Now I don’t want to get targeted by those ‘don’t start on Christmas too early’ people but I do think that forward planning is important. I bet you do it with your summer holiday. Most people don’t suddenly decide in June to book their week or two in the sun. And if they do book last minute it’s because they’ve planned it that way.
I forward plan because I know who’ll be getting everything organised for Christmas including where we’ll be, who’ll we‘ll see, what we’ll eat and the presents.
I tend to think that if I get myself organised early I’ll be able to enjoy the festive season rather than finding wrapping presents in the small hours after one glass of wine too many. I’ll also be far more likely to be beaming with good will to all men (particularly those who are happy to participate in the good bits but prefer to skip the preparation and mutual part of the giving activities).
I start with the most time consuming bit – the presents. My approach and suggestions are outlined below to make this task a bit easier. And don’t forget at the end of the day it’s the thought that counts.
Make a number of lists
I draw up a grid of all the people I need to buy for. I add in birthdays that occur around the festive season. Then I begin to add gift ideas.
Then I work in reverse and write a shopping list of the items you need to buy grouped by location/shop. You should then be ready to start buying. Don’t forget postage costs if you are buying mail order and online. Try and buy from as few locations as possible and order early (by end of October) to ensure you get your goodies in plenty of time.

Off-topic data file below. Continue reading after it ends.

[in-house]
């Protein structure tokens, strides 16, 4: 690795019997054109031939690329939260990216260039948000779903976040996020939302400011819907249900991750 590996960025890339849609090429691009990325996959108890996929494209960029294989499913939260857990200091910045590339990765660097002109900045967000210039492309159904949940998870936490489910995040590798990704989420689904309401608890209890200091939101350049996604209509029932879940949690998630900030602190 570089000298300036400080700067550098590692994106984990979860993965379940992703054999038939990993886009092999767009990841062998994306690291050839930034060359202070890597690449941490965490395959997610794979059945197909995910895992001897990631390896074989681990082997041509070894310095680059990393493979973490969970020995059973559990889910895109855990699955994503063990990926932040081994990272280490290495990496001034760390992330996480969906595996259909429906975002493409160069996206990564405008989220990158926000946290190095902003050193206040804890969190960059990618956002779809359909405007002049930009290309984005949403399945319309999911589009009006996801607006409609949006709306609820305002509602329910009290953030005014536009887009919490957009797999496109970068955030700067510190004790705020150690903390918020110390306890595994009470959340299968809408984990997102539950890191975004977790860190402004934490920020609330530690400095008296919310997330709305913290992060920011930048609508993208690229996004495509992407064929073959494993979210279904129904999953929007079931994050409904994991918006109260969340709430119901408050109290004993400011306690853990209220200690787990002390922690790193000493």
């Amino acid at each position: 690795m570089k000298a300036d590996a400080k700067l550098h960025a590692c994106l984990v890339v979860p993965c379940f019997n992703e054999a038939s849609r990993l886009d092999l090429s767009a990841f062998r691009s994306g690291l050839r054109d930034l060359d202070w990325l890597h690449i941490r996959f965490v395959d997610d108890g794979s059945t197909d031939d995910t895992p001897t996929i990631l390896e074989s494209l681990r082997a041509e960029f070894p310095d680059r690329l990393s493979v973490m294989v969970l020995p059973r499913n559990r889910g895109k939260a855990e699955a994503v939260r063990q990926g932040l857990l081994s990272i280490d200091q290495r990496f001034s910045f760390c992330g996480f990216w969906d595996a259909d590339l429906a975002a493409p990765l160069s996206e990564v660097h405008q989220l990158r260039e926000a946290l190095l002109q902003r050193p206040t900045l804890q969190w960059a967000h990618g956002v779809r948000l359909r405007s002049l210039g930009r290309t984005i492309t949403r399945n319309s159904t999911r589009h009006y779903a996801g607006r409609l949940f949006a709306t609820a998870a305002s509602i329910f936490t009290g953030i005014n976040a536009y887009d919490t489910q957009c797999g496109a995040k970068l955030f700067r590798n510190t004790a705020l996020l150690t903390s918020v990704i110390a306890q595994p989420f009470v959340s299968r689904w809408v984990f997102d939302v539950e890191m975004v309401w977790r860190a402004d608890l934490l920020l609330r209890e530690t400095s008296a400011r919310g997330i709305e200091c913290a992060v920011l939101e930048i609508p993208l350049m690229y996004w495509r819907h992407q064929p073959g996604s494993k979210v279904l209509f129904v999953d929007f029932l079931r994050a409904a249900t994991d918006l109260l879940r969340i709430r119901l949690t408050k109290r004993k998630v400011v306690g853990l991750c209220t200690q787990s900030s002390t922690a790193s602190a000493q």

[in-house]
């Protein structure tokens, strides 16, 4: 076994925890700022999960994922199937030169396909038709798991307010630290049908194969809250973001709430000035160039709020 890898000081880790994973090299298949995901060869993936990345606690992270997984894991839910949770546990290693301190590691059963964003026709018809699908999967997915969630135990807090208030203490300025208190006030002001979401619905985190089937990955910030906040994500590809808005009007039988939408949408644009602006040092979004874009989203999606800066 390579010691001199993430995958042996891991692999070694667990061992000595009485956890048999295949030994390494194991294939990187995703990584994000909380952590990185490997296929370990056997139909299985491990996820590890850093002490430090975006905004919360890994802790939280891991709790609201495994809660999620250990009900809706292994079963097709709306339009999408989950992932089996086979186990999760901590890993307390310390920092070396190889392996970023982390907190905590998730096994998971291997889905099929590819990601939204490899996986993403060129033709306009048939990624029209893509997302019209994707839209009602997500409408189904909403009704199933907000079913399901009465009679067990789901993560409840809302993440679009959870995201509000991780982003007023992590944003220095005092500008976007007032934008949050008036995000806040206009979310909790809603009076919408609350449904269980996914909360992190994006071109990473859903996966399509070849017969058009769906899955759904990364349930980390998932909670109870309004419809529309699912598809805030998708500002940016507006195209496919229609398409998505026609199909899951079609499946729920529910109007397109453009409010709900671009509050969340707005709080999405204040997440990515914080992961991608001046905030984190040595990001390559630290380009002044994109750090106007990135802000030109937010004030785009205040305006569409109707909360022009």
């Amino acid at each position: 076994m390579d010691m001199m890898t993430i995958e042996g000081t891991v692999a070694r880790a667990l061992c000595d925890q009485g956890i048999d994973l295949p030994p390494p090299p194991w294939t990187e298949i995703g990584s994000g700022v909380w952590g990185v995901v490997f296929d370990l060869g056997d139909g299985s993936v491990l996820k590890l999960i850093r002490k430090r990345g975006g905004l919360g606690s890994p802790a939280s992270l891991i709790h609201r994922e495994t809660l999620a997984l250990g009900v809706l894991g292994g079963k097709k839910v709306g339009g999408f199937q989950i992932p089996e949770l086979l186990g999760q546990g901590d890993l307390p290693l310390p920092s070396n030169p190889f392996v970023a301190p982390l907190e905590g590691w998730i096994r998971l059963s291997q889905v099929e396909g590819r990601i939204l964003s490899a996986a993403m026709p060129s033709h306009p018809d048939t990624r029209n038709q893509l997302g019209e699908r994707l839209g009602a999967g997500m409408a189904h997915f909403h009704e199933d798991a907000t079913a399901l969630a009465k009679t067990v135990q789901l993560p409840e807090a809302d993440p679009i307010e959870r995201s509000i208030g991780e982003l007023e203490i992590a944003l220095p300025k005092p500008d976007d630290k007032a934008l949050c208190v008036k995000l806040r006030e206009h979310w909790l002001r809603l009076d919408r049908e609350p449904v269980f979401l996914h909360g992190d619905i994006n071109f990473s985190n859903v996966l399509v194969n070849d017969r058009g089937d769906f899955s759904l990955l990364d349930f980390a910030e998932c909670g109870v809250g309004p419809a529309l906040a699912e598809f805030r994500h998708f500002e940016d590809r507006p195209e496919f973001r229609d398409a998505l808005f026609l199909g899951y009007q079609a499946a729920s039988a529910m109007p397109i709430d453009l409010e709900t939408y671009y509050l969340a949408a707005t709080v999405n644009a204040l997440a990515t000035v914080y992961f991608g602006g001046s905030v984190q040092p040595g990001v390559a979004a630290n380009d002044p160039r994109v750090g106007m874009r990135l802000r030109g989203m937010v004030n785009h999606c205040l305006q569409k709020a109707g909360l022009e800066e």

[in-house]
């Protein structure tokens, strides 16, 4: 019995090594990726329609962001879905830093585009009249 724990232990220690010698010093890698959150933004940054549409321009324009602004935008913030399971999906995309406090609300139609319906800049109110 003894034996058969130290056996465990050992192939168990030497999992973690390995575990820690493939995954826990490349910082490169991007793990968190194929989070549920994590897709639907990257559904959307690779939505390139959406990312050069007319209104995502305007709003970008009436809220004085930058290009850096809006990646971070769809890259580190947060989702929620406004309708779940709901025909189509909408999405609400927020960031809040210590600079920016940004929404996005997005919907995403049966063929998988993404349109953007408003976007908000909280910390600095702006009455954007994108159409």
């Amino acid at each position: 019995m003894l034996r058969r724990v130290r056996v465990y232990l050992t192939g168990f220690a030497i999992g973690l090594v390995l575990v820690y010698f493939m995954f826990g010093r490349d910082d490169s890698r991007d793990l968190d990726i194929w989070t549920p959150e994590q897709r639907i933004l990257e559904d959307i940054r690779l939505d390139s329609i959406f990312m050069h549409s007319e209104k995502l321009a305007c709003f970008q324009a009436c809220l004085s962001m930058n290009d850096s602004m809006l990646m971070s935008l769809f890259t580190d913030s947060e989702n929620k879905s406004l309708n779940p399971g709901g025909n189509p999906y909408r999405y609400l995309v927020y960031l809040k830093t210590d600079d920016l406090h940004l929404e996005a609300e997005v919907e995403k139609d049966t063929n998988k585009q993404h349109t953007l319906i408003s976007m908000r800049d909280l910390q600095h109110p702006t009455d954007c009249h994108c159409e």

I used to do this on paper but I now have it one spreadsheet and add in ideas as they occur to me during the year.
Set a limit
Consider setting a limit on cost of gifts. We’ve done years where gifts could cost no more than £10 and they’ve been marvellous. The need to buy expensive items or add extras on is removed. Agree it now before anyone else starts their shopping.
When people comment on their favourite author or how they have always wanted to own a garlic press/pink kangaroo/join the lunch pail appreciation society make a note of it. Then when Christmas comes you’ll already have a clutch of ideas.
Use all those catalogues that are dropping through our door to give you idea. But don’t feel that you must buy the actual item that appears in the brochure. Use it as a starting point for the places listed below, knowing that you can come back to it if all else fails.
Go second hand
Charity shops and second hand shops are an excellent source of original gifts. If you don’t usually buy second hand take some time to get your eye in and don’t expect to do all your shopping in one trip.
Last year I tried to buy a book in Waterstones, realised they didn’t stock the title I wanted, popped into Oxfam to browse and found a pristine hardback copy. Other options are looking for retro books (which can be a bit battered) or using Abes to find out of print items.
Handmade is cool
Make it yourself or buy from someone who does. I bought several items from Etsy last year and found it a very enjoyable experience. One which I will be repeating.
I'll be sitting down this weekend for an hour or so with a glass of something nice to do some inital planning and size up the task ahead.